Chicago police still seeking help in arresting suspected looters
So far, there have been 74 felony arrests tied to the “lawlessness” that took place the night of Aug. 9 and into the next morning, Chief of Detectives Brendan Deenihan said.
Chicago Police Supt. David Brown Tuesday claimed some success with the department’s efforts to find those who ransacked businesses in August but pleaded for continued help from the public to track down more suspected looters.
So far, there have been 74 felony arrests tied to the “lawlessness” that took place the night of Aug. 9 and into the next morning, Chief of Detectives Brendan Deenihan said standing next to Brown at police headquarters, at 35th Street and Michigan Avenue.
Twenty-six vehicles were seized and five firearms were also recovered since the department launched the Looting Task Force following the unrest that mostly affected downtown and other retail shopping districts in other parts of the city.
The 67 “Looting & Civil Unrest Videos” posted on the department’s website and many of the 406 phone calls, emails and other tips have helped lead to arrests, officials said. But Deenihan said, “We still need people to go to the website, watch these videos and contact our detectives.”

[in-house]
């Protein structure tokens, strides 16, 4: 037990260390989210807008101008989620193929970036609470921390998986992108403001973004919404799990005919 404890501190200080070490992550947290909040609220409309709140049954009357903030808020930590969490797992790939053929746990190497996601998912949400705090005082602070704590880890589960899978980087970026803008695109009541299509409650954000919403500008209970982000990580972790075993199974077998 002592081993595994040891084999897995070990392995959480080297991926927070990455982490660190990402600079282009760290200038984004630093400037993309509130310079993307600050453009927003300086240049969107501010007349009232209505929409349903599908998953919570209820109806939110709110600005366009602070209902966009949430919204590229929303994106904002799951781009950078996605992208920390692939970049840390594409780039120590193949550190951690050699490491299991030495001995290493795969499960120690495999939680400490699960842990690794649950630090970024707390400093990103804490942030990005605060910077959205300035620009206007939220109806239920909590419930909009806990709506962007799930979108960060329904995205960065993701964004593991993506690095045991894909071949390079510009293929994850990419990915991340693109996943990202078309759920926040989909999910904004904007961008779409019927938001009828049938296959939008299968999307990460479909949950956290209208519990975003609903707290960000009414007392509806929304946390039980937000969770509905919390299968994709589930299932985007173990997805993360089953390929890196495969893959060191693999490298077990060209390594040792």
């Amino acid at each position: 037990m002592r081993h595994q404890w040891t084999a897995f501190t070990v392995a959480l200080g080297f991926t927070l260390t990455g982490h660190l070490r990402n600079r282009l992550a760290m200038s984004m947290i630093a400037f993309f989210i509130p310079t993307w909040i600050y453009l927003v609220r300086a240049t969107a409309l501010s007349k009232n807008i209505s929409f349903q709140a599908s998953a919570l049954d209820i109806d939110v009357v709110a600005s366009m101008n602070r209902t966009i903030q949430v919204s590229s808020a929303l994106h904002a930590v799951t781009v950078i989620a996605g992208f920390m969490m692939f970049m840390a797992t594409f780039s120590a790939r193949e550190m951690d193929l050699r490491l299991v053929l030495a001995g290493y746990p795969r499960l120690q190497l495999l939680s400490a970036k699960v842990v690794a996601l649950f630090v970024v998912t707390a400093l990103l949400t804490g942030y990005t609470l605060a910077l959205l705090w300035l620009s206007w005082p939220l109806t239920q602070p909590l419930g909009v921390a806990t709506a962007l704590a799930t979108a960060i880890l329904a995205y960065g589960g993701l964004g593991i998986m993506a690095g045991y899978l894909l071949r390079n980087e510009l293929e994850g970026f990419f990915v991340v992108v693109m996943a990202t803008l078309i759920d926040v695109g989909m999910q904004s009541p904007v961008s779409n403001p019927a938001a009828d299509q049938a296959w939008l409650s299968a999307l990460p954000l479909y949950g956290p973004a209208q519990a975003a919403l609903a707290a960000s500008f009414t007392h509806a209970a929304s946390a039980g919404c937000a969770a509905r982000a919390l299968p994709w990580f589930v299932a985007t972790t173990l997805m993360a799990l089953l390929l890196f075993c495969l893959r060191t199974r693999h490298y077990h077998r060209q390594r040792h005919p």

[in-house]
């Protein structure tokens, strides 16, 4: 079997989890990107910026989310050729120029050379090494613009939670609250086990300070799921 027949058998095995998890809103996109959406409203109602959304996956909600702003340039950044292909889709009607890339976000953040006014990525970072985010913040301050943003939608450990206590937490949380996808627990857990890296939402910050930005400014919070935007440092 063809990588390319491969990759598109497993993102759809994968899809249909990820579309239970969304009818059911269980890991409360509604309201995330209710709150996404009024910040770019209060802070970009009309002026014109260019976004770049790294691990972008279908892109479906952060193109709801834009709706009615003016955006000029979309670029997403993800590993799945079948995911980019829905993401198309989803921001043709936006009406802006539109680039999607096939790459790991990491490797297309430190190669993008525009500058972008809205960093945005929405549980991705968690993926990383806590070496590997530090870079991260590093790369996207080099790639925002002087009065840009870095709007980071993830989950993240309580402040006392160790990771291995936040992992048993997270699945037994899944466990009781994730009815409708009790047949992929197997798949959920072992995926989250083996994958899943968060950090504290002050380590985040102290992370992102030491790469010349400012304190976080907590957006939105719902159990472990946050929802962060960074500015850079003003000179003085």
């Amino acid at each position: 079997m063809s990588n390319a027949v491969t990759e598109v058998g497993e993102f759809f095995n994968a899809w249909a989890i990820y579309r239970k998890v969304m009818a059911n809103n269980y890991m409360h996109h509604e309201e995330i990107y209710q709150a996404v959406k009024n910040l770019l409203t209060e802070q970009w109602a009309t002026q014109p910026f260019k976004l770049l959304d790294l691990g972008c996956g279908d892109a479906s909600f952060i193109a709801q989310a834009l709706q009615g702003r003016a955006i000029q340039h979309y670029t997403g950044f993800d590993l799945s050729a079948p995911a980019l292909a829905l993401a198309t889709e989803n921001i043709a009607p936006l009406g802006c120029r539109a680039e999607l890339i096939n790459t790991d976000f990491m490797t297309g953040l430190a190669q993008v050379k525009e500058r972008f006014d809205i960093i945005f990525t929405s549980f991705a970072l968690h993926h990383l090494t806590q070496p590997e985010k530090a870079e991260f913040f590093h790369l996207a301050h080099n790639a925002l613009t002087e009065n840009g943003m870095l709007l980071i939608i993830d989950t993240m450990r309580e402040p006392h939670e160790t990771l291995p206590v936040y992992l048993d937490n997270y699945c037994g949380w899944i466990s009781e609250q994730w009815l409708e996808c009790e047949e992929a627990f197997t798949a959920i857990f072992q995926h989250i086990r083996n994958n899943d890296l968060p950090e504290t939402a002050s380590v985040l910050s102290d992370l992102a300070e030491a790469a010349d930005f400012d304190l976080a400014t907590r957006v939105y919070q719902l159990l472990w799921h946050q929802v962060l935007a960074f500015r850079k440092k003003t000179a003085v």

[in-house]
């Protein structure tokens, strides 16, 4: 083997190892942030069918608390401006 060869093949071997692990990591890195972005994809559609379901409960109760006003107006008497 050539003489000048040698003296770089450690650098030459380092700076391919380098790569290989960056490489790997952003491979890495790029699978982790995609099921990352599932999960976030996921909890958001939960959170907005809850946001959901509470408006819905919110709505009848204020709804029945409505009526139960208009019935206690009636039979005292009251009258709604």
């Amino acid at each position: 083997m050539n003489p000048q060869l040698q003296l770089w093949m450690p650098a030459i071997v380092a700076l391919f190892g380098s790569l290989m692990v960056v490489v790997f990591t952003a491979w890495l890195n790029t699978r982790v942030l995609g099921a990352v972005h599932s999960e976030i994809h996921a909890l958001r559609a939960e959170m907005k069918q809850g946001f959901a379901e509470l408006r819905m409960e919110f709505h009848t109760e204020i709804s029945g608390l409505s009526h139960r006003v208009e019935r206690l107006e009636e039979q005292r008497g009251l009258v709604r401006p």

Eighty windows and doors can be seen damaged on a surveillance footage compilation detectives put together, Brown said.
“Each window and door that was broken that night left our city wounded,” the top cop said, joined by representatives from The Magnificent Mile Association, the Washington Park Chambers of Commerce and the Greater Chatham Initiative.
After police shot and wounded a man in Englewood on Aug. 9, rumors started circulating on social media, leading to the widespread theft and destruction.
Nedra Sims Fears, executive director of the Greater Chatham Initiative, said the looting and damage in the South Side neighborhood that night has caused a ripple effect.
“We looked at the 55 small, medium and large grocers in our area and we have lost 17 of them — or 30%,” Sims Fears said.
Sims Fears believes two-thirds of those closures were a result of looting and wanted to let people know that “looting is not a victimless crime.”